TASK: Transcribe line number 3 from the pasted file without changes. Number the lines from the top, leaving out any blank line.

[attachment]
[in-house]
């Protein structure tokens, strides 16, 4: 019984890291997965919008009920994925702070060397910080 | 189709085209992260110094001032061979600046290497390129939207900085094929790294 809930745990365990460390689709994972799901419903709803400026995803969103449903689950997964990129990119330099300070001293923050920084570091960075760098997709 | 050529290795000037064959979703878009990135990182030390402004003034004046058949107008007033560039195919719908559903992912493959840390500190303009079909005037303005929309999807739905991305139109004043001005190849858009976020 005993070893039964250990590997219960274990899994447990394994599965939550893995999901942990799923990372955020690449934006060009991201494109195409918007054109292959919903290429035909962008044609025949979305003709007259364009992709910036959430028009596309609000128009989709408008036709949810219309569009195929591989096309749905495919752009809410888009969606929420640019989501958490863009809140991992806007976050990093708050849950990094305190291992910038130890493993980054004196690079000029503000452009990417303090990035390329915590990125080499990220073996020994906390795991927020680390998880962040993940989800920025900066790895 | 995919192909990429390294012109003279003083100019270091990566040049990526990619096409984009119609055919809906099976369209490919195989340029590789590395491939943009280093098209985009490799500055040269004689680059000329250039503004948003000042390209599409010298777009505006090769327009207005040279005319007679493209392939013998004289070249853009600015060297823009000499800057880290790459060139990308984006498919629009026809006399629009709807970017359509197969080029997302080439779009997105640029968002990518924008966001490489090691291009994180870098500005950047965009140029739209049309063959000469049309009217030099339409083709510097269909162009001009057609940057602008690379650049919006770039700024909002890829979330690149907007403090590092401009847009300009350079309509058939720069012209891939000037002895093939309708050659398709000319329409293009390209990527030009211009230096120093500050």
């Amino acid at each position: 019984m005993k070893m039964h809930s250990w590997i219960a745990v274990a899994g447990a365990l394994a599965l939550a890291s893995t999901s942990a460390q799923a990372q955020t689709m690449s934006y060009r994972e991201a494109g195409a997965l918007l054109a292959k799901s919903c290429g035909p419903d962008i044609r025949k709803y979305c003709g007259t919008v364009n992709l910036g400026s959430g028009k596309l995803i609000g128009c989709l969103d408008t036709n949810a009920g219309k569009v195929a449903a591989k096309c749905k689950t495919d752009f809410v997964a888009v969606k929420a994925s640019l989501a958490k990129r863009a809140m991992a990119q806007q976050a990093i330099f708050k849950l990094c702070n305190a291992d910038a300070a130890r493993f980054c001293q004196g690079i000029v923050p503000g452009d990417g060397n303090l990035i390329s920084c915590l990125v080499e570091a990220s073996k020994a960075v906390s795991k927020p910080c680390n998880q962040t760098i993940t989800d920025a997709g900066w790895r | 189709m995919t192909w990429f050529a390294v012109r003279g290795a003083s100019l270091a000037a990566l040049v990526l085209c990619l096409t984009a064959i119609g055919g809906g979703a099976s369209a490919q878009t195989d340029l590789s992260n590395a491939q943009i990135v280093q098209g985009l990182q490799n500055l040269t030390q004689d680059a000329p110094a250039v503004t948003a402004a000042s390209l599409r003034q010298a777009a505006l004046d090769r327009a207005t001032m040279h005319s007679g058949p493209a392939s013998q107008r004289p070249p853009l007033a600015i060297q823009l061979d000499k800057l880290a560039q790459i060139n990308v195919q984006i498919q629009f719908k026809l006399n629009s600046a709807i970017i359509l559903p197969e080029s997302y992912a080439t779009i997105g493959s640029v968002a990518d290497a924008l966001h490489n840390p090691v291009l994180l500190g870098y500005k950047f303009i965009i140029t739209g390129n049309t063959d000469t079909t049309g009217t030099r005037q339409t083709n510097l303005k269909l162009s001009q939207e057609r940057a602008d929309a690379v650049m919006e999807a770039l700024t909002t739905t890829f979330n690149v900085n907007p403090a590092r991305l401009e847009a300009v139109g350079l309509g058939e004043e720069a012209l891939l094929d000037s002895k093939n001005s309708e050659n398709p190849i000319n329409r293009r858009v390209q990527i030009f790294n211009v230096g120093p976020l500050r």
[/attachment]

């Amino acid at each position: 019984m005993k070893m039964h809930s250990w590997i219960a745990v274990a899994g447990a365990l394994a599965l939550a890291s893995t999901s942990a460390q799923a990372q955020t689709m690449s934006y060009r994972e991201a494109g195409a997965l918007l054109a292959k799901s919903c290429g035909p419903d962008i044609r025949k709803y979305c003709g007259t919008v364009n992709l910036g400026s959430g028009k596309l995803i609000g128009c989709l969103d408008t036709n949810a009920g219309k569009v195929a449903a591989k096309c749905k689950t495919d752009f809410v997964a888009v969606k929420a994925s640019l989501a958490k990129r863009a809140m991992a990119q806007q976050a990093i330099f708050k849950l990094c702070n305190a291992d910038a300070a130890r493993f980054c001293q004196g690079i000029v923050p503000g452009d990417g060397n303090l990035i390329s920084c915590l990125v080499e570091a990220s073996k020994a960075v906390s795991k927020p910080c680390n998880q962040t760098i993940t989800d920025a997709g900066w790895r | 189709m995919t192909w990429f050529a390294v012109r003279g290795a003083s100019l270091a000037a990566l040049v990526l085209c990619l096409t984009a064959i119609g055919g809906g979703a099976s369209a490919q878009t195989d340029l590789s992260n590395a491939q943009i990135v280093q098209g985009l990182q490799n500055l040269t030390q004689d680059a000329p110094a250039v503004t948003a402004a000042s390209l599409r003034q010298a777009a505006l004046d090769r327009a207005t001032m040279h005319s007679g058949p493209a392939s013998q107008r004289p070249p853009l007033a600015i060297q823009l061979d000499k800057l880290a560039q790459i060139n990308v195919q984006i498919q629009f719908k026809l006399n629009s600046a709807i970017i359509l559903p197969e080029s997302y992912a080439t779009i997105g493959s640029v968002a990518d290497a924008l966001h490489n840390p090691v291009l994180l500190g870098y500005k950047f303009i965009i140029t739209g390129n049309t063959d000469t079909t049309g009217t030099r005037q339409t083709n510097l303005k269909l162009s001009q939207e057609r940057a602008d929309a690379v650049m919006e999807a770039l700024t909002t739905t890829f979330n690149v900085n907007p403090a590092r991305l401009e847009a300009v139109g350079l309509g058939e004043e720069a012209l891939l094929d000037s002895k093939n001005s309708e050659n398709p190849i000319n329409r293009r858009v390209q990527i030009f790294n211009v230096g120093p976020l500050r």